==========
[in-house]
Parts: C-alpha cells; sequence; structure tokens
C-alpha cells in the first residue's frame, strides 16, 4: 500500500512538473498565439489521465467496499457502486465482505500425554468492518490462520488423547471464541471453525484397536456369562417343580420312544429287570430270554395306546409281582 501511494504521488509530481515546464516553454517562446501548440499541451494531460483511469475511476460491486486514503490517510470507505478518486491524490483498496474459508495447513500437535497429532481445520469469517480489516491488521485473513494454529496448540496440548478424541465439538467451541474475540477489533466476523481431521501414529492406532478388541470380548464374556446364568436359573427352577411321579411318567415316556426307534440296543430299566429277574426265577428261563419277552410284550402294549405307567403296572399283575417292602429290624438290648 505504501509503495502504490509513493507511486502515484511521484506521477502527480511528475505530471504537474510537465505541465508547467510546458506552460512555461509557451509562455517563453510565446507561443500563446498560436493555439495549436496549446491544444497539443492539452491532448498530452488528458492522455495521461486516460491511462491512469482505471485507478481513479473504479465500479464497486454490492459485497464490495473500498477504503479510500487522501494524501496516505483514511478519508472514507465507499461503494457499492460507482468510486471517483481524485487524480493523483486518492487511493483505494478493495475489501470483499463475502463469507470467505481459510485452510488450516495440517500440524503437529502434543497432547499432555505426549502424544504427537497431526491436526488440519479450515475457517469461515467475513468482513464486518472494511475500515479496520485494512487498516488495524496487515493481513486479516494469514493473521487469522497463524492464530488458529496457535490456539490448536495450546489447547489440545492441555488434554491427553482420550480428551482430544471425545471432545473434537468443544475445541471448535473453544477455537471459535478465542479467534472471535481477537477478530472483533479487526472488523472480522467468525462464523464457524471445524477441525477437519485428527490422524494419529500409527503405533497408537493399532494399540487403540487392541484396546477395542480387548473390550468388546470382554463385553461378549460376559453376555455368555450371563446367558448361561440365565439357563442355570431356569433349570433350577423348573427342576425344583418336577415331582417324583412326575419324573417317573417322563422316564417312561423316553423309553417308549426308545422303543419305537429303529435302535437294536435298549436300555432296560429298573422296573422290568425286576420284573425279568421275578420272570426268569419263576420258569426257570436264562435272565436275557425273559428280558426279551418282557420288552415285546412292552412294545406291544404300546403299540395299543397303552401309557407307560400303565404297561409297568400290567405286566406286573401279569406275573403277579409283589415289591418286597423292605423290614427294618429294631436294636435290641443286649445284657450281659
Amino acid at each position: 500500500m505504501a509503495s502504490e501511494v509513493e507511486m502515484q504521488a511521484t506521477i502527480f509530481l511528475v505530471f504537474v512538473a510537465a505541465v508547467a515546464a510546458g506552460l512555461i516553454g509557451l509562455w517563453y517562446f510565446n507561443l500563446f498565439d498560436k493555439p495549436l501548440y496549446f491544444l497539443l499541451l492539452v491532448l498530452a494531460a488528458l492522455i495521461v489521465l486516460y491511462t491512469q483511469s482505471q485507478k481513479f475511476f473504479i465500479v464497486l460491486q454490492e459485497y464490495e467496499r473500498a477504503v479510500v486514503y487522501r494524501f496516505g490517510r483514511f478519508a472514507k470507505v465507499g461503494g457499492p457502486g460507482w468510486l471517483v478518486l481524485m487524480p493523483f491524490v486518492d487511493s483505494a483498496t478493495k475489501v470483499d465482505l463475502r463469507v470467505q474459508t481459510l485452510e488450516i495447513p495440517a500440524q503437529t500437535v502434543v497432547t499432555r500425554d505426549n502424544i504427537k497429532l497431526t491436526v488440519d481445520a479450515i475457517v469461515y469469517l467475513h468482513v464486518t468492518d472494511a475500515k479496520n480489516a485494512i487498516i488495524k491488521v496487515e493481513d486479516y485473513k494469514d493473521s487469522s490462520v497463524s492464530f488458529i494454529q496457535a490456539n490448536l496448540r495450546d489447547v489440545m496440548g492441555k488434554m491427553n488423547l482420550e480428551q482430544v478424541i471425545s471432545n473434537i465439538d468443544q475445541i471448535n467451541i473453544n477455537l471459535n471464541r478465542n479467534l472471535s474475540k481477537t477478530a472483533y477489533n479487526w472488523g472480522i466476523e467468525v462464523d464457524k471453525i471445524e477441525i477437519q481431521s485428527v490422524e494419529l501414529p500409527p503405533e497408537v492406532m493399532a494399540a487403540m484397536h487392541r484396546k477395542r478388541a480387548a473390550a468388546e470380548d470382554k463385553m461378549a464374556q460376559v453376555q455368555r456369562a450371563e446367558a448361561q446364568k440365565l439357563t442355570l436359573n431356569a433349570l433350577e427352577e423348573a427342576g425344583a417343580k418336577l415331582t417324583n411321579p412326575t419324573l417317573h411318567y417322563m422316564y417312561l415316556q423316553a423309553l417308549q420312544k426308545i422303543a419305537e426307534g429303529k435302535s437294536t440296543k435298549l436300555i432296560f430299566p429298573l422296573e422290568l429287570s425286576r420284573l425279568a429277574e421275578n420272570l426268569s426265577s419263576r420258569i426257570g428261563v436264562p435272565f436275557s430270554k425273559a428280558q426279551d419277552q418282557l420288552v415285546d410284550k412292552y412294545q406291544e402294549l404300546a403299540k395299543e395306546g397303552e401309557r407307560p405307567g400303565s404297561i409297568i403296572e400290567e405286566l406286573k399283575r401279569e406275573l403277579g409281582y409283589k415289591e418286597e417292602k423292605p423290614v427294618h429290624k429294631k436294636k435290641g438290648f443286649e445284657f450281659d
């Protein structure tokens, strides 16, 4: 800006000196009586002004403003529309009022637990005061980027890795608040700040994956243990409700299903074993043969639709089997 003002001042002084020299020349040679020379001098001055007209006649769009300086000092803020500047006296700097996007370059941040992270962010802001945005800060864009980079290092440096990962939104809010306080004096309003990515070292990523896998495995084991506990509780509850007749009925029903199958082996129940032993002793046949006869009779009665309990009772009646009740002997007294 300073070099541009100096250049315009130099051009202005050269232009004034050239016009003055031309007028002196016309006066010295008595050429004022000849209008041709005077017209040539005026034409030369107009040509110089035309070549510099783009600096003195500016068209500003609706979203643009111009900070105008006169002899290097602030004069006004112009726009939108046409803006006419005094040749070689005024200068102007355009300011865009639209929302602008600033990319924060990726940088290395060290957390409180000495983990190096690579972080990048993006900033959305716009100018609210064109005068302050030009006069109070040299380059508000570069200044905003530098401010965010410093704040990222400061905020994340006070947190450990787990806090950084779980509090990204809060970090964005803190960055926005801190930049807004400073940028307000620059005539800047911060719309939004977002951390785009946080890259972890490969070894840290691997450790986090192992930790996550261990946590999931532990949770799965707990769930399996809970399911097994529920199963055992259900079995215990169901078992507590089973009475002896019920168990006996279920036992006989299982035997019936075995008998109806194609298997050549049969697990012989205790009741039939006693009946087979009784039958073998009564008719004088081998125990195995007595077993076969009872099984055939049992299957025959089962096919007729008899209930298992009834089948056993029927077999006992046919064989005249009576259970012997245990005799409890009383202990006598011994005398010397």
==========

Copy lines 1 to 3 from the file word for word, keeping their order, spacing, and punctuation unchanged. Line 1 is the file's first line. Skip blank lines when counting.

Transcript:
[in-house]
Parts: C-alpha cells; sequence; structure tokens
C-alpha cells in the first residue's frame, strides 16, 4: 500500500512538473498565439489521465467496499457502486465482505500425554468492518490462520488423547471464541471453525484397536456369562417343580420312544429287570430270554395306546409281582 501511494504521488509530481515546464516553454517562446501548440499541451494531460483511469475511476460491486486514503490517510470507505478518486491524490483498496474459508495447513500437535497429532481445520469469517480489516491488521485473513494454529496448540496440548478424541465439538467451541474475540477489533466476523481431521501414529492406532478388541470380548464374556446364568436359573427352577411321579411318567415316556426307534440296543430299566429277574426265577428261563419277552410284550402294549405307567403296572399283575417292602429290624438290648 505504501509503495502504490509513493507511486502515484511521484506521477502527480511528475505530471504537474510537465505541465508547467510546458506552460512555461509557451509562455517563453510565446507561443500563446498560436493555439495549436496549446491544444497539443492539452491532448498530452488528458492522455495521461486516460491511462491512469482505471485507478481513479473504479465500479464497486454490492459485497464490495473500498477504503479510500487522501494524501496516505483514511478519508472514507465507499461503494457499492460507482468510486471517483481524485487524480493523483486518492487511493483505494478493495475489501470483499463475502463469507470467505481459510485452510488450516495440517500440524503437529502434543497432547499432555505426549502424544504427537497431526491436526488440519479450515475457517469461515467475513468482513464486518472494511475500515479496520485494512487498516488495524496487515493481513486479516494469514493473521487469522497463524492464530488458529496457535490456539490448536495450546489447547489440545492441555488434554491427553482420550480428551482430544471425545471432545473434537468443544475445541471448535473453544477455537471459535478465542479467534472471535481477537477478530472483533479487526472488523472480522467468525462464523464457524471445524477441525477437519485428527490422524494419529500409527503405533497408537493399532494399540487403540487392541484396546477395542480387548473390550468388546470382554463385553461378549460376559453376555455368555450371563446367558448361561440365565439357563442355570431356569433349570433350577423348573427342576425344583418336577415331582417324583412326575419324573417317573417322563422316564417312561423316553423309553417308549426308545422303543419305537429303529435302535437294536435298549436300555432296560429298573422296573422290568425286576420284573425279568421275578420272570426268569419263576420258569426257570436264562435272565436275557425273559428280558426279551418282557420288552415285546412292552412294545406291544404300546403299540395299543397303552401309557407307560400303565404297561409297568400290567405286566406286573401279569406275573403277579409283589415289591418286597423292605423290614427294618429294631436294636435290641443286649445284657450281659